THE GOVERNEMNT of Ghana as part of efforts to intensify the fight against the deadly coronavirus, announced the compulsory wearing of face masks at public places from April 20, 2020.
Following this, the Rebekah Awuah foundation, an organization passionate about creating positive change stepped up to help provide the protective garment to senior citizens and street food vendors in the community.
The foundation committed to providing livelihoods for the less privileged and vulnerable in society, girl child empowerment, education, skills development and the health and wellbeing of the aged came up with this huge social intervention dubbed ‘Mask-ing Out” to meet the needs of those who are among the most at-risk of becoming severely ill should they contract the novel coronavirus.
“Our thought was that we have a lot of seniors or elderly folks in the community, and I know a lot aren’t going out, but some are,” Rebekah Awuah, the President of the foundation said.
“We have friends and family in Ghana and in various communities in the regions, so we know how bad this [virus] is and how important it is to have masks. “We staying to our cause, that is, if you’re 60 years or over we want to give you masks, no caveats.” Seniors who were unable to come out for the distribution received their masks through contact-less delivery.
In Ghana like most African countries the informal sector is huge and street food vending is one area that cannot be ignored.
“The team decided to include that bracket of people because they feed the masses particularly the working class who are the future of every country. A mask for them means protection for everyone she added.”
The Rebekah Awuah foundation gave out roughly 100 masks during its first distribution at Nungua – a suburb of Accra under the Krowor Municipal Assembly and plan to repeat the effort in the Okere District Assembly in the Eastern Region of Ghana and some mental health hospitals in Accra.
“We’re trying to keep our “mask-ing Out” intervention as close as possible, because we don’t want to be driving all over and potentially spread the virus,” the President said.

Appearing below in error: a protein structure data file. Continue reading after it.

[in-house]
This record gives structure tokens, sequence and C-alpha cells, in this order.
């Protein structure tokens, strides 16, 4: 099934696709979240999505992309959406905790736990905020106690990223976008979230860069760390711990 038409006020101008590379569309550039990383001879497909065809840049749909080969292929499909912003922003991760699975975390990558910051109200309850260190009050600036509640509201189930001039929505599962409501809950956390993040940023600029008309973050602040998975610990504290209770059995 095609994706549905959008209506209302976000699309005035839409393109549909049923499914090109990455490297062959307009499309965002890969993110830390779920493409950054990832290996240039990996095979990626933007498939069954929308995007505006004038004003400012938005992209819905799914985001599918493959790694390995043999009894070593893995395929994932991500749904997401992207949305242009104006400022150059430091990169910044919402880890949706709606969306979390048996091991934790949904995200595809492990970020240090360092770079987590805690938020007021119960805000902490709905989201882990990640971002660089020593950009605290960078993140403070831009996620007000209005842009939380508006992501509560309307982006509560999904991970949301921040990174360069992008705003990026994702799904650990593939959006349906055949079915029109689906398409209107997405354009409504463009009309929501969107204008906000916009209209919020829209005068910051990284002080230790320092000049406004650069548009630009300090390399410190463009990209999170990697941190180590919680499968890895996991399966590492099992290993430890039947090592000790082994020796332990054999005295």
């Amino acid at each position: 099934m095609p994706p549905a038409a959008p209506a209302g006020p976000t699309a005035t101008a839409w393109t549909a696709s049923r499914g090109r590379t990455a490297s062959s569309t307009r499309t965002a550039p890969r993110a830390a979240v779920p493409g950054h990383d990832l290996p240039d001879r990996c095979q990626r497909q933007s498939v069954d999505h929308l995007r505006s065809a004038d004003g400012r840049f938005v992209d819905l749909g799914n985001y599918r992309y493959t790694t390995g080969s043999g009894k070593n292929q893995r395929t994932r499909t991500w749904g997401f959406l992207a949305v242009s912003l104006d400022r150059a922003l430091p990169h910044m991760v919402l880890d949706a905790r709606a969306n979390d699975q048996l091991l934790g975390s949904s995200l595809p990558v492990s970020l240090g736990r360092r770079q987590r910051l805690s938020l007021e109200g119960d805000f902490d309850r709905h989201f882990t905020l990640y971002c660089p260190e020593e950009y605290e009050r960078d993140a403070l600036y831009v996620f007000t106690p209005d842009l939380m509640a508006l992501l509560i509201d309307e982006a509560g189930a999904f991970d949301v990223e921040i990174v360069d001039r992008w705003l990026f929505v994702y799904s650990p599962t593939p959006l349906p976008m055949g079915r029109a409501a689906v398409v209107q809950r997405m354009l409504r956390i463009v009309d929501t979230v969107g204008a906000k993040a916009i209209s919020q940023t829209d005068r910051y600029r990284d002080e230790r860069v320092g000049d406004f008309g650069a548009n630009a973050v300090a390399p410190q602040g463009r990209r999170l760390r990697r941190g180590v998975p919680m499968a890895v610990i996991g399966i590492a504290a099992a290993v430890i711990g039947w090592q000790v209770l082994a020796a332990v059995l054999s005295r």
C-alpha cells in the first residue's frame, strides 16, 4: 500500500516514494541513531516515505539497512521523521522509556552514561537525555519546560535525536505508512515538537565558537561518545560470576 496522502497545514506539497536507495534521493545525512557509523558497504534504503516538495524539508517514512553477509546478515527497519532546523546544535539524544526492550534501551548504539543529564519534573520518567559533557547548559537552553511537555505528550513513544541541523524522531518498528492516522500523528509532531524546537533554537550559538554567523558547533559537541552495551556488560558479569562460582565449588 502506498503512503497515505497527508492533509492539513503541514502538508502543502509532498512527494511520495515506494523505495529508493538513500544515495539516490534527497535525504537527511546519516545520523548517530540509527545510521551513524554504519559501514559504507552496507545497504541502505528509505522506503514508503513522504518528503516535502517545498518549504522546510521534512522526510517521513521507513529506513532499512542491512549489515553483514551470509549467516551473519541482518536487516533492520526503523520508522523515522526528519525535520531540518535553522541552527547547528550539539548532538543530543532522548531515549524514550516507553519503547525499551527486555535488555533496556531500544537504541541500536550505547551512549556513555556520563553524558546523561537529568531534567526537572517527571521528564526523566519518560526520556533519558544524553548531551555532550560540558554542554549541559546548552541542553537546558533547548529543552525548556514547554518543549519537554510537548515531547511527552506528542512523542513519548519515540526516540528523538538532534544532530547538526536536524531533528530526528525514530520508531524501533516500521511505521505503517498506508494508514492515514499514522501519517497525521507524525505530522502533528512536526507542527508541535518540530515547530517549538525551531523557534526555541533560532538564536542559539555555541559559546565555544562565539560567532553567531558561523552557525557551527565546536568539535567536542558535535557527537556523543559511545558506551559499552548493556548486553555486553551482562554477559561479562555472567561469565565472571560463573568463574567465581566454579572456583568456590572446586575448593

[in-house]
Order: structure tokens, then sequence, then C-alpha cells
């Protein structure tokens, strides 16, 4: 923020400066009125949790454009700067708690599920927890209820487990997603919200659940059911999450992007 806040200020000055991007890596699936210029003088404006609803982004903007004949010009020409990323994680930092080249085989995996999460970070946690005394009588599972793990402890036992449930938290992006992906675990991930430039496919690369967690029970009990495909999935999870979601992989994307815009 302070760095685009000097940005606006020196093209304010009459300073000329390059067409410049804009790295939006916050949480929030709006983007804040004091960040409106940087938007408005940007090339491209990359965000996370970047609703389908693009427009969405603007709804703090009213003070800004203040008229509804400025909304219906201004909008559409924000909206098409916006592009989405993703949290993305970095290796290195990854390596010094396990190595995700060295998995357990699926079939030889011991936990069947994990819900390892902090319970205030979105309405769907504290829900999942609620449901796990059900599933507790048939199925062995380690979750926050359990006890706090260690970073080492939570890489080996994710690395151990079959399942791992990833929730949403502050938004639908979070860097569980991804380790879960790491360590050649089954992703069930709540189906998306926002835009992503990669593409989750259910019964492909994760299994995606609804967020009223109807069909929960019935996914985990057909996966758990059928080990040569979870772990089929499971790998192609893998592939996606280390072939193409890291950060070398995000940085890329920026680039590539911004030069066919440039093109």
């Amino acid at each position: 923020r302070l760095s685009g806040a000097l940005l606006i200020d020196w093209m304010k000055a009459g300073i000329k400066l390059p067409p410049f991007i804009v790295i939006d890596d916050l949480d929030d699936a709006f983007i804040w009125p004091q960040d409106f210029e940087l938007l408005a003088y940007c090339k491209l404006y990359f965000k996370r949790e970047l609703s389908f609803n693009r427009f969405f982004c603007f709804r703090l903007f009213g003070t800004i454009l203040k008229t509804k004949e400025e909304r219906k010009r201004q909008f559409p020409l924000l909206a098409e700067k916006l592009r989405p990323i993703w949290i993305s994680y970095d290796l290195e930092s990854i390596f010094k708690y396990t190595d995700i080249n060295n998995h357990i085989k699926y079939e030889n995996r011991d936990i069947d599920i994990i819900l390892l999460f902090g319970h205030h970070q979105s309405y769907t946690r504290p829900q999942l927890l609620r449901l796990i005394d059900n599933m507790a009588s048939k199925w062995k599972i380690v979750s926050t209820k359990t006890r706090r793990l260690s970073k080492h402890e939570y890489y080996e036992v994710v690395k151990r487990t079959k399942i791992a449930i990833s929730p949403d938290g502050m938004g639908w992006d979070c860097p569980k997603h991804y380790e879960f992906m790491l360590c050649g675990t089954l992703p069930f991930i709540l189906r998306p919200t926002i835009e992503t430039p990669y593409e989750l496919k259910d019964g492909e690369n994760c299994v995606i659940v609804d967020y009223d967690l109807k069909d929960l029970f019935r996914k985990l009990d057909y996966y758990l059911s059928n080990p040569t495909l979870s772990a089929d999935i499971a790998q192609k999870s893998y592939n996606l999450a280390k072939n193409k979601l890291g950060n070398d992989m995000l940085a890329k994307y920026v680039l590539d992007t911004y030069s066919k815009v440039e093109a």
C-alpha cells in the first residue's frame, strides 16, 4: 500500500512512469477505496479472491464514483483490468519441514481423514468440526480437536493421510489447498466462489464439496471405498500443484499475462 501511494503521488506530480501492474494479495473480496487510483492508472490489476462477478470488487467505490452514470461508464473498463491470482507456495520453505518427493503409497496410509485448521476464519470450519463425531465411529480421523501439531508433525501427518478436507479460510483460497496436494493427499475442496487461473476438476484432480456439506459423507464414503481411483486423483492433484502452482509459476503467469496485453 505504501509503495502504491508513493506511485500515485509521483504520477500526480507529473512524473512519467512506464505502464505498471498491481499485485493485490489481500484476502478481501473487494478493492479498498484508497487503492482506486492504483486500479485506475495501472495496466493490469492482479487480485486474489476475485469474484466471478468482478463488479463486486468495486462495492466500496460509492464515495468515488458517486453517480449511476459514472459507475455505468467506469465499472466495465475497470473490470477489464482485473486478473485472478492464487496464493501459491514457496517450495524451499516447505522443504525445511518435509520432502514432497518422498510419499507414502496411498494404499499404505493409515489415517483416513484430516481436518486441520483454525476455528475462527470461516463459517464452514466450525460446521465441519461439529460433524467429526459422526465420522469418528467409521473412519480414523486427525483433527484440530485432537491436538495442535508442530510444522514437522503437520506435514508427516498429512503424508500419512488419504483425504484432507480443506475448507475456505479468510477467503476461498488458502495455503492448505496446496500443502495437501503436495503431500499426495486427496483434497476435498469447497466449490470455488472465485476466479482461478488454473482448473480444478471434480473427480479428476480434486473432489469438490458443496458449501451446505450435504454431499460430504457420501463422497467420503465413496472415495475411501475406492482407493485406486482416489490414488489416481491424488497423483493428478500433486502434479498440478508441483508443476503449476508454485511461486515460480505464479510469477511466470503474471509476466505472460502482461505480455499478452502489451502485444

Raf Volunteers educated the masses as they handed over the protective masks to them. Though many complained of the suffocation with other types of masks they readily embraced the ones provided by the foundations as according to them, it was airy, comfortable and designed according to standard.
Madam Eunice Abena Amoabea, the project coordinator, said the foundation had been trying to find masks to hand out but had come up empty at stores and almost gave up the idea during the four week lock-down in the greater Accra and Kumasi areas of Ghana. It wasn’t until Ashirifia wear at a short notice came forward to assist provide home-made masks from authentic Ghanaian fabrics, that we at the foundation were able to get this done.
“The money for the protective masks came via fundraising efforts and Ashirifia wear also provided some of these masks for free as a way of giving back to the community she added”.
Partnerships and collaborations are good especially around this time, and we call on other organizations, individuals and well – meaning Ghanaians who believe in the cause for humanity to come on board so we make the needed impact together.
For the hundreds of masks we hope to be receiving through the benevolence and generosity of our partners and their donations, the Rebekah Awuah Foundation plans to pass them out as needed to community members and organizations.
We encourage the media to support this initiative and entreat Ghanaians to reach out via email firstname.lastname@example.org and follow the Rebekah.